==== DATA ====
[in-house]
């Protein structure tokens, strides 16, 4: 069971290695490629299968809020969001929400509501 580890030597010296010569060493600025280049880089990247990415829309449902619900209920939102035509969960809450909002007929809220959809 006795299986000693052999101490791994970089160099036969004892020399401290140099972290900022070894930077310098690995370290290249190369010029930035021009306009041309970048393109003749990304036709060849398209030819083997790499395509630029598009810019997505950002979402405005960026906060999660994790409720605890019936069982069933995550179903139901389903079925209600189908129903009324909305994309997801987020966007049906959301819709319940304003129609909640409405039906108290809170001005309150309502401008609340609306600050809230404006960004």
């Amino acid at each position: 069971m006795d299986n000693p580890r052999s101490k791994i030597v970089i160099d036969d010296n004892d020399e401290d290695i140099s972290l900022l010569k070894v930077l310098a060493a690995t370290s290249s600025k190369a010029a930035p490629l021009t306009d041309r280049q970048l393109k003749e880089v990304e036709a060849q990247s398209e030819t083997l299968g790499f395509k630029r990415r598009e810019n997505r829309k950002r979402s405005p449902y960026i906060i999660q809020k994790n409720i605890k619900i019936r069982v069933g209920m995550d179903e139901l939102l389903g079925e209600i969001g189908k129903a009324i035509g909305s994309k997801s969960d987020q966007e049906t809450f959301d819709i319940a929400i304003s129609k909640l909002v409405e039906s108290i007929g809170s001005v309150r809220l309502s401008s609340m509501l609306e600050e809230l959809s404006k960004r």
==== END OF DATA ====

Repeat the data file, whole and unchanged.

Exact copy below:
[in-house]
């Protein structure tokens, strides 16, 4: 069971290695490629299968809020969001929400509501 580890030597010296010569060493600025280049880089990247990415829309449902619900209920939102035509969960809450909002007929809220959809 006795299986000693052999101490791994970089160099036969004892020399401290140099972290900022070894930077310098690995370290290249190369010029930035021009306009041309970048393109003749990304036709060849398209030819083997790499395509630029598009810019997505950002979402405005960026906060999660994790409720605890019936069982069933995550179903139901389903079925209600189908129903009324909305994309997801987020966007049906959301819709319940304003129609909640409405039906108290809170001005309150309502401008609340609306600050809230404006960004």
């Amino acid at each position: 069971m006795d299986n000693p580890r052999s101490k791994i030597v970089i160099d036969d010296n004892d020399e401290d290695i140099s972290l900022l010569k070894v930077l310098a060493a690995t370290s290249s600025k190369a010029a930035p490629l021009t306009d041309r280049q970048l393109k003749e880089v990304e036709a060849q990247s398209e030819t083997l299968g790499f395509k630029r990415r598009e810019n997505r829309k950002r979402s405005p449902y960026i906060i999660q809020k994790n409720i605890k619900i019936r069982v069933g209920m995550d179903e139901l939102l389903g079925e209600i969001g189908k129903a009324i035509g909305s994309k997801s969960d987020q966007e049906t809450f959301d819709i319940a929400i304003s129609k909640l909002v409405e039906s108290i007929g809170s001005v309150r809220l309502s401008s609340m509501l609306e600050e809230l959809s404006k960004r």